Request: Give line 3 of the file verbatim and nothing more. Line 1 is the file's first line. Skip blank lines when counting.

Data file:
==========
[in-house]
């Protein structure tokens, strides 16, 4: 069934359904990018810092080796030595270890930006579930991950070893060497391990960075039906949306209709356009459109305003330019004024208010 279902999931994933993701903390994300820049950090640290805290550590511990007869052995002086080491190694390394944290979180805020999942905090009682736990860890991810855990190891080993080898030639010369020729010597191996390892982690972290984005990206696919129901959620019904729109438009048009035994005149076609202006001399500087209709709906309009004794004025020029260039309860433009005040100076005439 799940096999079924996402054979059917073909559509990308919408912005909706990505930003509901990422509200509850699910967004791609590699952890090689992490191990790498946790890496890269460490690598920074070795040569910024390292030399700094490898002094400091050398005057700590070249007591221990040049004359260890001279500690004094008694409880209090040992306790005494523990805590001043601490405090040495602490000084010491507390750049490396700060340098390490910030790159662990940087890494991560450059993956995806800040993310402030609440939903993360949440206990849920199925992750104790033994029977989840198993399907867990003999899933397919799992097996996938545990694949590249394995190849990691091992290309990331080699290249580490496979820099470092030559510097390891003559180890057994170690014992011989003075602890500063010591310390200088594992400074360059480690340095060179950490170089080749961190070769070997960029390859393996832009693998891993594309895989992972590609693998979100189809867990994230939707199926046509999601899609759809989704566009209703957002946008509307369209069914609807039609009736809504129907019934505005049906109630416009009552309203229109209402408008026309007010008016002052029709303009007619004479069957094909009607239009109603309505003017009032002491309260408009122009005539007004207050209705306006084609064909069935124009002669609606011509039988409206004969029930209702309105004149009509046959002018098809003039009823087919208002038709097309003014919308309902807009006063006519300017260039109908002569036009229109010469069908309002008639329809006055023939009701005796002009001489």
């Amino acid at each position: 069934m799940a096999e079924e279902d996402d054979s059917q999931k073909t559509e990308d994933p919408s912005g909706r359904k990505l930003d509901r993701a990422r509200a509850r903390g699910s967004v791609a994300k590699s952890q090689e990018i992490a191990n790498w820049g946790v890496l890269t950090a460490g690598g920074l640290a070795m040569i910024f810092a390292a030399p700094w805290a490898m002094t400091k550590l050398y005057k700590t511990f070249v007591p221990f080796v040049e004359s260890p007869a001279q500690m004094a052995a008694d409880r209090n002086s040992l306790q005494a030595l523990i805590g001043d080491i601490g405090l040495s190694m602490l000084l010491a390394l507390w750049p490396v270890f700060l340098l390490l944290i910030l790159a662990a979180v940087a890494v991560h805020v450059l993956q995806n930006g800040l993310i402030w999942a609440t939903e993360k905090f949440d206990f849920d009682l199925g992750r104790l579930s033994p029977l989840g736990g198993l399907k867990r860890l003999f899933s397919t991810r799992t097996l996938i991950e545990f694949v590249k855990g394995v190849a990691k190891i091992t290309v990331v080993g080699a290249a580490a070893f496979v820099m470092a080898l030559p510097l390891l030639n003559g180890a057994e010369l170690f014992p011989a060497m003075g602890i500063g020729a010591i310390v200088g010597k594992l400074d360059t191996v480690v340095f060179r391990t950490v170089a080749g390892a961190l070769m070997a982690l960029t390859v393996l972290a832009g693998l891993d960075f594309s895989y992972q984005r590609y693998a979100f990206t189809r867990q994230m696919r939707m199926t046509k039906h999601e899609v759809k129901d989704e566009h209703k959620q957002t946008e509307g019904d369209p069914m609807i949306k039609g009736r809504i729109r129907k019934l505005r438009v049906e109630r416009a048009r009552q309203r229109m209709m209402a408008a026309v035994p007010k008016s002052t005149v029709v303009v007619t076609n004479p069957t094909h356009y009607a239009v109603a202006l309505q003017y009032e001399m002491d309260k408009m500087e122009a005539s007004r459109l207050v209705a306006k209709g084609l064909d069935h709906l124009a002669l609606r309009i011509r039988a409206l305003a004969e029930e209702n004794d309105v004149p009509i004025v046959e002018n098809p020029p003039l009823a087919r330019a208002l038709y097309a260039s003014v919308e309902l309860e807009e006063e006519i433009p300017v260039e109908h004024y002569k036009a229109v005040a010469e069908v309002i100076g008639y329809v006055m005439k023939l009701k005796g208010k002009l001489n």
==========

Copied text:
């Amino acid at each position: 069934m799940a096999e079924e279902d996402d054979s059917q999931k073909t559509e990308d994933p919408s912005g909706r359904k990505l930003d509901r993701a990422r509200a509850r903390g699910s967004v791609a994300k590699s952890q090689e990018i992490a191990n790498w820049g946790v890496l890269t950090a460490g690598g920074l640290a070795m040569i910024f810092a390292a030399p700094w805290a490898m002094t400091k550590l050398y005057k700590t511990f070249v007591p221990f080796v040049e004359s260890p007869a001279q500690m004094a052995a008694d409880r209090n002086s040992l306790q005494a030595l523990i805590g001043d080491i601490g405090l040495s190694m602490l000084l010491a390394l507390w750049p490396v270890f700060l340098l390490l944290i910030l790159a662990a979180v940087a890494v991560h805020v450059l993956q995806n930006g800040l993310i402030w999942a609440t939903e993360k905090f949440d206990f849920d009682l199925g992750r104790l579930s033994p029977l989840g736990g198993l399907k867990r860890l003999f899933s397919t991810r799992t097996l996938i991950e545990f694949v590249k855990g394995v190849a990691k190891i091992t290309v990331v080993g080699a290249a580490a070893f496979v820099m470092a080898l030559p510097l390891l030639n003559g180890a057994e010369l170690f014992p011989a060497m003075g602890i500063g020729a010591i310390v200088g010597k594992l400074d360059t191996v480690v340095f060179r391990t950490v170089a080749g390892a961190l070769m070997a982690l960029t390859v393996l972290a832009g693998l891993d960075f594309s895989y992972q984005r590609y693998a979100f990206t189809r867990q994230m696919r939707m199926t046509k039906h999601e899609v759809k129901d989704e566009h209703k959620q957002t946008e509307g019904d369209p069914m609807i949306k039609g009736r809504i729109r129907k019934l505005r438009v049906e109630r416009a048009r009552q309203r229109m209709m209402a408008a026309v035994p007010k008016s002052t005149v029709v303009v007619t076609n004479p069957t094909h356009y009607a239009v109603a202006l309505q003017y009032e001399m002491d309260k408009m500087e122009a005539s007004r459109l207050v209705a306006k209709g084609l064909d069935h709906l124009a002669l609606r309009i011509r039988a409206l305003a004969e029930e209702n004794d309105v004149p009509i004025v046959e002018n098809p020029p003039l009823a087919r330019a208002l038709y097309a260039s003014v919308e309902l309860e807009e006063e006519i433009p300017v260039e109908h004024y002569k036009a229109v005040a010469e069908v309002i100076g008639y329809v006055m005439k023939l009701k005796g208010k002009l001489n």